RememberTheApollo_,

I can imagine the traffic jams anywhere along the path of totality. It’s gonna be a mess. We already booked a place in the path, but it’s in the sticks and I’m not looking forward to the lengthy drive back to civilization.

Blackmist,

I actually looked up when the next total eclipse passes over my house, and the good news is I’ve only got to live to be about 170 years old.

lolcatnip,

Y’all, the article is obviously written for people in the path of totality. You’re not being clever complaining about the cost and hassle of traveling.

Fenrisulfir,

Nuhuh. I tried planning a trip a month ago and everything was sold out and airfare was astronomical. I’m gonna plan a trip for the Spanish one in 2026 a year early

DudeImMacGyver,

Low effort if you live in that little strip I guess

ShepherdPie,

That’s how it was for me in 2017. The path of totality went right over my house. I took the day off and strolled out to my back yard to watch it. We also smoked some meat and invited people over for a party, which was the most effort in the whole situation.

exocrinous,

No, it’s really hard to go to America.

prole,

It’ll be interesting to see just how little this is in the national news given the location of the path compared to times when the path of an eclipse has gone through major metropolitan areas in the northeast or west coast. Almost an indirect measurement of science education in each area. I didn’t even know there was an eclipse coming until this article.

Or maybe I’ll be proven wrong…

XeroxCool,

That sounds more like a normal population density representation. Everyone hears about CA or NY news because they have more significant national and global impacts, through number of affected people and volume of business. News about the state of Arkansas is less visible since it has less population than any of the major cities in the aforementioned states.

Despite that, I’ve seen plenty of coverage specifically because, compared to the 2017 American total solar eclipse, this one is more accessible to a vastly greater population: namely DFW TX and NYC. NYC has a longer drive, but the northeast is an incredibly dense portion of the country.

Turun,

The effort: getting a Visa, booking flights and hotels, taking a few days off work.

dubyakay,

You don’t need a visa for Canada, Brudi.

Scumi,

I’m from Europe, but in Montreal for work by chance. Very excited that it lines up with this event.

Diplomjodler,

Except of course, when it’s cloudy. The only eclipse that ever happened where I lived in my lifetime was a total disappointment because you couldn’t see anything.

normanwall,

You could see the bottom of the clouds

NigelFrobisher,

How the heck am I going to get there without putting in any effort?

spoopy,

Niagra falls City has preemptively declared a state of emergency because of how much of a shit show this eclipse is going to be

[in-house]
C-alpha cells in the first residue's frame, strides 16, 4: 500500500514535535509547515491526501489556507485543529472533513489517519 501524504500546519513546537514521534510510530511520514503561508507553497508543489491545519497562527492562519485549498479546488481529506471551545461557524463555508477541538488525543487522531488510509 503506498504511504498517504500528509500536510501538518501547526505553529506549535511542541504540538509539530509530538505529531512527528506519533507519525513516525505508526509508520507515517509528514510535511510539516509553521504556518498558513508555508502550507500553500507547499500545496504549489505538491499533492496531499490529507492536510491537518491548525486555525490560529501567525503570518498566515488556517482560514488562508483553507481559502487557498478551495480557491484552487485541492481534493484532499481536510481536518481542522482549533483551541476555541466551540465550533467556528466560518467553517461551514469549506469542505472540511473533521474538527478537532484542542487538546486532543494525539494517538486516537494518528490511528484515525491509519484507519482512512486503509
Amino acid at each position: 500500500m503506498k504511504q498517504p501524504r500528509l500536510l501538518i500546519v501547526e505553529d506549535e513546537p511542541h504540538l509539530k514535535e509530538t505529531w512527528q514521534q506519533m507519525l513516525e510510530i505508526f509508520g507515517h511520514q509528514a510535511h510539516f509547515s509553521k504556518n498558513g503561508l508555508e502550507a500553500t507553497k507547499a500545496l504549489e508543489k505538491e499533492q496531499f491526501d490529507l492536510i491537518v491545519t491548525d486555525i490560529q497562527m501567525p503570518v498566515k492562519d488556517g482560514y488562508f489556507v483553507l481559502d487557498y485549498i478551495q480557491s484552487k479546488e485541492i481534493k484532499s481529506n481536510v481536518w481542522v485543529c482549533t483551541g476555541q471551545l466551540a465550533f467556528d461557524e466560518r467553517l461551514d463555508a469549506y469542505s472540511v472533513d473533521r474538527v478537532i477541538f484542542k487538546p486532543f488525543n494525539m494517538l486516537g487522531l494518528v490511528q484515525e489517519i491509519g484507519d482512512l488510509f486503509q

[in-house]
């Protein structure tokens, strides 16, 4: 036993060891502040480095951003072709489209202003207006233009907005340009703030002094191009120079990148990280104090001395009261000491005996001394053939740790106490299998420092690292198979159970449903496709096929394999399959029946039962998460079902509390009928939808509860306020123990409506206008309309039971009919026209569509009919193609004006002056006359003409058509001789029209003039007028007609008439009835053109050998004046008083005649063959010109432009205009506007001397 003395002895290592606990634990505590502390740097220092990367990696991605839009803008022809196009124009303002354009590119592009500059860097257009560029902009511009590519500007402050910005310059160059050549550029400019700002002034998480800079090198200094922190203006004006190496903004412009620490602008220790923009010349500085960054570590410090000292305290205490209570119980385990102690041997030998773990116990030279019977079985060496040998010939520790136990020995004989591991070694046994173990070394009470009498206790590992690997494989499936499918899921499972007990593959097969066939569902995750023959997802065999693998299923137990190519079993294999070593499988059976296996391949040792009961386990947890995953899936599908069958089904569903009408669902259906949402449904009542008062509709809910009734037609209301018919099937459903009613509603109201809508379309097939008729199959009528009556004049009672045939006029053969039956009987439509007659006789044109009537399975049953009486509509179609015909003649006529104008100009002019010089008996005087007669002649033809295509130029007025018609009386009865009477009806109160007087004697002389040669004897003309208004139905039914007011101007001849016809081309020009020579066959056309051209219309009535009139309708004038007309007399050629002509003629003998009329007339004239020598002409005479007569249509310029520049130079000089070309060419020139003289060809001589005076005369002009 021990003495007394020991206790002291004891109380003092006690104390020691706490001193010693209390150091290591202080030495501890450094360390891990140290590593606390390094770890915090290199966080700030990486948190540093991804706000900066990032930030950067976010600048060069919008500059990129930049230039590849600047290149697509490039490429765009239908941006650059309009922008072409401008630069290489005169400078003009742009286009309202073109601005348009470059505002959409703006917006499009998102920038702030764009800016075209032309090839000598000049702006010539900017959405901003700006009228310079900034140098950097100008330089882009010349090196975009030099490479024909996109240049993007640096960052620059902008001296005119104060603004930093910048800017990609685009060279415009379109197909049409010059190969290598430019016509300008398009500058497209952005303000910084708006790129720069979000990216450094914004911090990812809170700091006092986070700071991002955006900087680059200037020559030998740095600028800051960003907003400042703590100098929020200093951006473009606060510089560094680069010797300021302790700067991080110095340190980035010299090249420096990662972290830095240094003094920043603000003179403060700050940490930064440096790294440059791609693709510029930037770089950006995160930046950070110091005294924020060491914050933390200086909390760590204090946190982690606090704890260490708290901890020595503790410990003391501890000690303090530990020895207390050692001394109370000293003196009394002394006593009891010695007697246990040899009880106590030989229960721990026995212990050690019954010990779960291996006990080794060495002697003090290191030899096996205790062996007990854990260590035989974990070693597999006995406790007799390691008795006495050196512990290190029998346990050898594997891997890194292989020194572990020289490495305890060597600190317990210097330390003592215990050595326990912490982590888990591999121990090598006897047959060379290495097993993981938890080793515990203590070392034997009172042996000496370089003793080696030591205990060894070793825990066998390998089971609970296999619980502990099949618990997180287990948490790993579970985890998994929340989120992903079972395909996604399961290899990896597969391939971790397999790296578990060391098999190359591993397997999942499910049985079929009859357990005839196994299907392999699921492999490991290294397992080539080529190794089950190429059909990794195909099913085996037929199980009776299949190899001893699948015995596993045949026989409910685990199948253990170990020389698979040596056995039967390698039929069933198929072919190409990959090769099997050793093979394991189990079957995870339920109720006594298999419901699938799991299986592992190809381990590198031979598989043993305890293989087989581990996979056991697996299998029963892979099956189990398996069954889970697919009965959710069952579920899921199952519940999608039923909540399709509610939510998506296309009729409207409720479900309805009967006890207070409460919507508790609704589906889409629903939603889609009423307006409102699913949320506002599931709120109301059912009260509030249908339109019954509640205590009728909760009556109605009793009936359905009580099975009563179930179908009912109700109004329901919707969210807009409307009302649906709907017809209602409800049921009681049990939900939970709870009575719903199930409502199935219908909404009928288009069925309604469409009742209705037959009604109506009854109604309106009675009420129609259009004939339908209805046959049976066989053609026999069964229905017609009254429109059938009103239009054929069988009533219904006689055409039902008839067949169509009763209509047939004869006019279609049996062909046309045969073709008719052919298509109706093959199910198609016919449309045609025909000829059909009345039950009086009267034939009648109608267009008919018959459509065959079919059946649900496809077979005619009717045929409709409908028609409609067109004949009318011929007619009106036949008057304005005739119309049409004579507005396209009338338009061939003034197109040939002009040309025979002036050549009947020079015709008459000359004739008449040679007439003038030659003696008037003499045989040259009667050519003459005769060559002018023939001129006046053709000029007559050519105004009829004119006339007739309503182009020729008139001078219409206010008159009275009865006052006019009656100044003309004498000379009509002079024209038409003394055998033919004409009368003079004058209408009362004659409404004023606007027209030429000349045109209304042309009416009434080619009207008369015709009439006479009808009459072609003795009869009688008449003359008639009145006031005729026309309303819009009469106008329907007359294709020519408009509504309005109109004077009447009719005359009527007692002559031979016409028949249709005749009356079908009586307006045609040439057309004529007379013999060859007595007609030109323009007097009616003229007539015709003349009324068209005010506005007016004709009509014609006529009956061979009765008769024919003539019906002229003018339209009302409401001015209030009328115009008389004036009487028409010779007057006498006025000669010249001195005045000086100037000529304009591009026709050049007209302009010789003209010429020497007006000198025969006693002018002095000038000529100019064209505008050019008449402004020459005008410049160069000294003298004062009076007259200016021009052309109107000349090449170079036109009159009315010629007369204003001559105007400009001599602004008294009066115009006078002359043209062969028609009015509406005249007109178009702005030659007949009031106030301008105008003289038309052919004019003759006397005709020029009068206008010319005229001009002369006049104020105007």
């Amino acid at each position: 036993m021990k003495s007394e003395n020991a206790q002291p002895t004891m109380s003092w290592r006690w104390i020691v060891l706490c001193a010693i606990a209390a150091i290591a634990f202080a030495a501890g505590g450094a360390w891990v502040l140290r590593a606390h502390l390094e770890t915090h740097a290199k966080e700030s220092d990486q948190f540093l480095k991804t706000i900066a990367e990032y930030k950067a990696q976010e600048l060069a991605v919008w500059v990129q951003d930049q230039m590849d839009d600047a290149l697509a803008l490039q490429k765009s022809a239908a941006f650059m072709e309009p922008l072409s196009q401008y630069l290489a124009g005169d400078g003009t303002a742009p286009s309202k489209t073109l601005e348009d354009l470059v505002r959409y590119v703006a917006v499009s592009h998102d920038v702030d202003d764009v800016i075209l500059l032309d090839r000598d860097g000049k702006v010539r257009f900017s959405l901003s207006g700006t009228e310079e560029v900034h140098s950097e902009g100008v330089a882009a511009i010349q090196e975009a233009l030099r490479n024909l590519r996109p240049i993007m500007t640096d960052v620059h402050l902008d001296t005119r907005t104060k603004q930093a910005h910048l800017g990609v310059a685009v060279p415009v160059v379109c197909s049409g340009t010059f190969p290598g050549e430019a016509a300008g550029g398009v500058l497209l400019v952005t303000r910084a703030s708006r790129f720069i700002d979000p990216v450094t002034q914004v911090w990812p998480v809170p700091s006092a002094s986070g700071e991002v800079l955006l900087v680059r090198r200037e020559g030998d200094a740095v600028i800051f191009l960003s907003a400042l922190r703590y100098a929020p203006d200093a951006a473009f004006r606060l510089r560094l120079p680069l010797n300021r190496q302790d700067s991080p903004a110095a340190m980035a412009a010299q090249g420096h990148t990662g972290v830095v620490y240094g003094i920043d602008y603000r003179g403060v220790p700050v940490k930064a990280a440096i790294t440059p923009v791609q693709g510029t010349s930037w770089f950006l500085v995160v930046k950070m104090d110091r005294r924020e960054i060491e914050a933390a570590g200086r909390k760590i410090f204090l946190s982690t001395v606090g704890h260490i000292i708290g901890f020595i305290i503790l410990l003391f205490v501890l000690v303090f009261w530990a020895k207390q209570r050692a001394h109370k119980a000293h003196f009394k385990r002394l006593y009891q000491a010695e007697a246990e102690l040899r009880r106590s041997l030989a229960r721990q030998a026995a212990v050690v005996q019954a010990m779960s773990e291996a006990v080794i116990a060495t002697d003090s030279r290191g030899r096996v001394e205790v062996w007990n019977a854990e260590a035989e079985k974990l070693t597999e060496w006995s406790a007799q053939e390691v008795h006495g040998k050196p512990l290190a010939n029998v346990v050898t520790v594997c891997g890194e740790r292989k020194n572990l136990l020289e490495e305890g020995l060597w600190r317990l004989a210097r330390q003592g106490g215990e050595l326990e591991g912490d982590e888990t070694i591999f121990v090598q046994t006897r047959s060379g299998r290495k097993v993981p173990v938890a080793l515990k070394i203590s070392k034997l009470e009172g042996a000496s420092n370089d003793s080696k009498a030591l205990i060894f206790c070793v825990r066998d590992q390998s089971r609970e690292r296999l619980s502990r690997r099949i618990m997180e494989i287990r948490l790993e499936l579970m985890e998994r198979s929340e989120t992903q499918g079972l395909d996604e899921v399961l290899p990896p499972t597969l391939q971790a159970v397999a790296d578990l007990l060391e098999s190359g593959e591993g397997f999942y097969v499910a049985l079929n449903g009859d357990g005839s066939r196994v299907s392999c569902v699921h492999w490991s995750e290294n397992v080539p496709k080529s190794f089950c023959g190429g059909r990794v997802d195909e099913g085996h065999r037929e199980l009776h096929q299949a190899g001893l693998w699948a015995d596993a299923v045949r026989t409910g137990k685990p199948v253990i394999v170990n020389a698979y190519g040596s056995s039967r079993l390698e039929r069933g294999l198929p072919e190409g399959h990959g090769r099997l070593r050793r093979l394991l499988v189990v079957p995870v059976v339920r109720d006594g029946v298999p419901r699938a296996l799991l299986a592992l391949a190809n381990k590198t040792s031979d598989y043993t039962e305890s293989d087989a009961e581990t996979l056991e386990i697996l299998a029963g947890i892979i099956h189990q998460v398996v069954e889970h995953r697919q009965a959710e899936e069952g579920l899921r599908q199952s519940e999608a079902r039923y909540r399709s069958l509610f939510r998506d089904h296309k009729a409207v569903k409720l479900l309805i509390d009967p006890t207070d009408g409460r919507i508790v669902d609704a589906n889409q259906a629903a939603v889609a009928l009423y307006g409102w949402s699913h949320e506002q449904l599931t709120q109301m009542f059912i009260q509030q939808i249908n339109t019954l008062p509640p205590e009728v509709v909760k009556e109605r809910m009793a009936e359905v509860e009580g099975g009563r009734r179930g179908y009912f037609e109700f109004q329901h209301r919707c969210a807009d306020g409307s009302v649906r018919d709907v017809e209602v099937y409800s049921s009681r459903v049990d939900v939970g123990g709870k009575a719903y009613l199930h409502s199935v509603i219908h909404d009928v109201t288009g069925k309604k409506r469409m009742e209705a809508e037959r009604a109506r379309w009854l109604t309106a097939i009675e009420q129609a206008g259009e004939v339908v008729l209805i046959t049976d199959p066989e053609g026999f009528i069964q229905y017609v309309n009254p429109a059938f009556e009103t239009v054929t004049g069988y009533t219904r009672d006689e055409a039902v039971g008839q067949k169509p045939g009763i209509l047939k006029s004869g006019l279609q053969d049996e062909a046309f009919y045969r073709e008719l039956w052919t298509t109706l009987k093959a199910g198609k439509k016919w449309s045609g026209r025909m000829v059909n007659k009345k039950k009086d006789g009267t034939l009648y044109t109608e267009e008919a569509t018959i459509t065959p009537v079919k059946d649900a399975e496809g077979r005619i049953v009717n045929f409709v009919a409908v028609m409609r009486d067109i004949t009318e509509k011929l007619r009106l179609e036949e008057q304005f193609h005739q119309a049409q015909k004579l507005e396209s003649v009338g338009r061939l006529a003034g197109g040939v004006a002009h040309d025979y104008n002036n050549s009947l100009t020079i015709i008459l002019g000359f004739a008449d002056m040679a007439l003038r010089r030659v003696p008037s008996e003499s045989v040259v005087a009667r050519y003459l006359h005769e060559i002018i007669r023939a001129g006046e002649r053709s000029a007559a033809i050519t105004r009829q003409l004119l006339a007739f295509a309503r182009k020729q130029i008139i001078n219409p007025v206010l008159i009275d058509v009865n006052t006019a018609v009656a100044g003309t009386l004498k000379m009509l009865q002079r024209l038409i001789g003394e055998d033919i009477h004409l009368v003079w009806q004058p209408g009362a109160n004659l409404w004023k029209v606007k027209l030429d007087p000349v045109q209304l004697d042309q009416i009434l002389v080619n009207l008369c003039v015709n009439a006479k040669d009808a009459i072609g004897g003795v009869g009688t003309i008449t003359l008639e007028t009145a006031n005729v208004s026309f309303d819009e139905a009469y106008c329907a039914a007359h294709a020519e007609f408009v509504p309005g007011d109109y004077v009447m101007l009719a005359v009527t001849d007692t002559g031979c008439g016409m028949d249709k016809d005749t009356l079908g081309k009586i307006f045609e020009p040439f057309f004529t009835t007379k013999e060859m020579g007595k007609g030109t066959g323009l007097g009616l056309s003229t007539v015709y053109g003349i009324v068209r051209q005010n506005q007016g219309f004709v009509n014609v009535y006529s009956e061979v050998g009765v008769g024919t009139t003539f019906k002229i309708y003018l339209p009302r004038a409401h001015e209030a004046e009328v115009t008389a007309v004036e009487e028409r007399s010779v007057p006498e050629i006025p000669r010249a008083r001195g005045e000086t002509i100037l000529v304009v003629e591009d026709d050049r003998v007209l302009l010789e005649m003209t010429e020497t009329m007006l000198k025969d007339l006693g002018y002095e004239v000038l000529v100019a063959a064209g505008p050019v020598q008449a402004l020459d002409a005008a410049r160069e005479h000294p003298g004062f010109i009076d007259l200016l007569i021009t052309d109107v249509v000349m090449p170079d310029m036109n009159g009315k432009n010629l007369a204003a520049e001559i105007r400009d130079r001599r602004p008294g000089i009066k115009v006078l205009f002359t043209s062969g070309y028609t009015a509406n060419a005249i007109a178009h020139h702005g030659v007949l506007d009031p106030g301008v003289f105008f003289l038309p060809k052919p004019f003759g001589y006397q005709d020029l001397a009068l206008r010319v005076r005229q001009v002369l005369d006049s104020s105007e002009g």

Graphy, (edited )

My wife works for the NPS and her old coworker invited us to help out with their eclipse event in Ohio. Apparently they’re already prepping to close all the parking lots and are real worried they won’t have enough rangers.

boredtortoise,

Wanted to but the flight prices were too much

reddthat,
@reddthat@reddthat.com avatar

Make sure you cross post to !solareclipse ( reddthat.com/c/solareclipse ). We can’t wait!

Hikermick,

I live in the path of totality and I’m already tired of hearing about it.

Letstakealook,

Agreed. I’m not looking forward to it either. I’ll be at work, most people are probably going to call in, and there will be hours of traffic when get off.

Rolder,

Best chance I’ll ever have personally. Live in the path, work from home, good time. Plan is to just step outside for a bit, look at it (with protection) then back to work.

Gork,

Well some effort is required. You can’t just look up at the eclipsed sun with your bare eyes.

thessnake03,

I mean there’s that 4 minute widow it’s cool

ChaoticNeutralCzech,

It will be shorter unless you are in the center of the eclipse path.

Yarra,

Not with that attitude anyway

sin_free_for_00_days,

The last person I saw try to look at an eclipse was some idiot, I can’t remember his name.

https://sopuli.xyz/pictrs/image/b94921e2-48a4-4c0b-bb72-0f71e5c11db5.webp

JimVanDeventer,

During totality you can.

Gabu,

If you want to burn a halo on your eyes, sure.

JimVanDeventer,

Noticing a bit of misinformation here so let’s clear this up: take off your eye protection during totality. The corona is so faint you won’t see anything at all through eclipse glasses.

ShepherdPie,

When it’s completely covered you can. I did it in 2017. This is like saying looking at the moon will burn your eyes out.

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